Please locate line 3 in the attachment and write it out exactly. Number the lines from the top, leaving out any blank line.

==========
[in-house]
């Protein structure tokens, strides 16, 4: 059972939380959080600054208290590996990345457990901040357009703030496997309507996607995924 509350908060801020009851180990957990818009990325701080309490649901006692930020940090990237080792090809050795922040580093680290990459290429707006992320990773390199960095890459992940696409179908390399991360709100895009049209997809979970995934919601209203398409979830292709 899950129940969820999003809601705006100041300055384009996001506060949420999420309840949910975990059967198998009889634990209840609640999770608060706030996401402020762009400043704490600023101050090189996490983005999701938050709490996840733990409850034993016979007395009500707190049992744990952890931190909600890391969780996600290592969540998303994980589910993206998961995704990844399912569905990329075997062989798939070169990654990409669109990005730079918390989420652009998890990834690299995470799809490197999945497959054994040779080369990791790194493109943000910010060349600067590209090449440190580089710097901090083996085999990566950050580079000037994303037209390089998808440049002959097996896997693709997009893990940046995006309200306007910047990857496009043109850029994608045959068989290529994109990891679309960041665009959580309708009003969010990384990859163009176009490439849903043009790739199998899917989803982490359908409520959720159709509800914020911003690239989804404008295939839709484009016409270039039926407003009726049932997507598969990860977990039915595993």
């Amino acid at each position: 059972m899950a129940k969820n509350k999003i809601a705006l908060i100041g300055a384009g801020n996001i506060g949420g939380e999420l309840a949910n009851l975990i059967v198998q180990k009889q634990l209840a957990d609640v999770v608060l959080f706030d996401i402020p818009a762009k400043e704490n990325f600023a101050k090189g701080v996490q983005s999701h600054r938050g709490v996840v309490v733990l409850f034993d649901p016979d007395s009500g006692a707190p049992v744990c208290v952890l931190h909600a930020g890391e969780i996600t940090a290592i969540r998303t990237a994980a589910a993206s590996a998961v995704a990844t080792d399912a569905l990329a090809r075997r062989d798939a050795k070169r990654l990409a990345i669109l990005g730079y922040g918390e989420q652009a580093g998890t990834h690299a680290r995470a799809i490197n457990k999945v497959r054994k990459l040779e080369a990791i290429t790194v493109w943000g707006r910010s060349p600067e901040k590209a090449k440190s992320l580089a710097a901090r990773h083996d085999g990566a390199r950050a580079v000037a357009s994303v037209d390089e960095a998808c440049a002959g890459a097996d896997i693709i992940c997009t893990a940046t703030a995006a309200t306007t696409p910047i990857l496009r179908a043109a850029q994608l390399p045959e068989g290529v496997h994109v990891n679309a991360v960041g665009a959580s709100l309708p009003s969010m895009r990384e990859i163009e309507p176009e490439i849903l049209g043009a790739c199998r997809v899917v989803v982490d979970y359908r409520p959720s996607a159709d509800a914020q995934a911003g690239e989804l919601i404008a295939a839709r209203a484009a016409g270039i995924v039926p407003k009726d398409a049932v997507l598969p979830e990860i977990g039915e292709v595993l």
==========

């Amino acid at each position: 059972m899950a129940k969820n509350k999003i809601a705006l908060i100041g300055a384009g801020n996001i506060g949420g939380e999420l309840a949910n009851l975990i059967v198998q180990k009889q634990l209840a957990d609640v999770v608060l959080f706030d996401i402020p818009a762009k400043e704490n990325f600023a101050k090189g701080v996490q983005s999701h600054r938050g709490v996840v309490v733990l409850f034993d649901p016979d007395s009500g006692a707190p049992v744990c208290v952890l931190h909600a930020g890391e969780i996600t940090a290592i969540r998303t990237a994980a589910a993206s590996a998961v995704a990844t080792d399912a569905l990329a090809r075997r062989d798939a050795k070169r990654l990409a990345i669109l990005g730079y922040g918390e989420q652009a580093g998890t990834h690299a680290r995470a799809i490197n457990k999945v497959r054994k990459l040779e080369a990791i290429t790194v493109w943000g707006r910010s060349p600067e901040k590209a090449k440190s992320l580089a710097a901090r990773h083996d085999g990566a390199r950050a580079v000037a357009s994303v037209d390089e960095a998808c440049a002959g890459a097996d896997i693709i992940c997009t893990a940046t703030a995006a309200t306007t696409p910047i990857l496009r179908a043109a850029q994608l390399p045959e068989g290529v496997h994109v990891n679309a991360v960041g665009a959580s709100l309708p009003s969010m895009r990384e990859i163009e309507p176009e490439i849903l049209g043009a790739c199998r997809v899917v989803v982490d979970y359908r409520p959720s996607a159709d509800a914020q995934a911003g690239e989804l919601i404008a295939a839709r209203a484009a016409g270039i995924v039926p407003k009726d398409a049932v997507l598969p979830e990860i977990g039915e292709v595993l």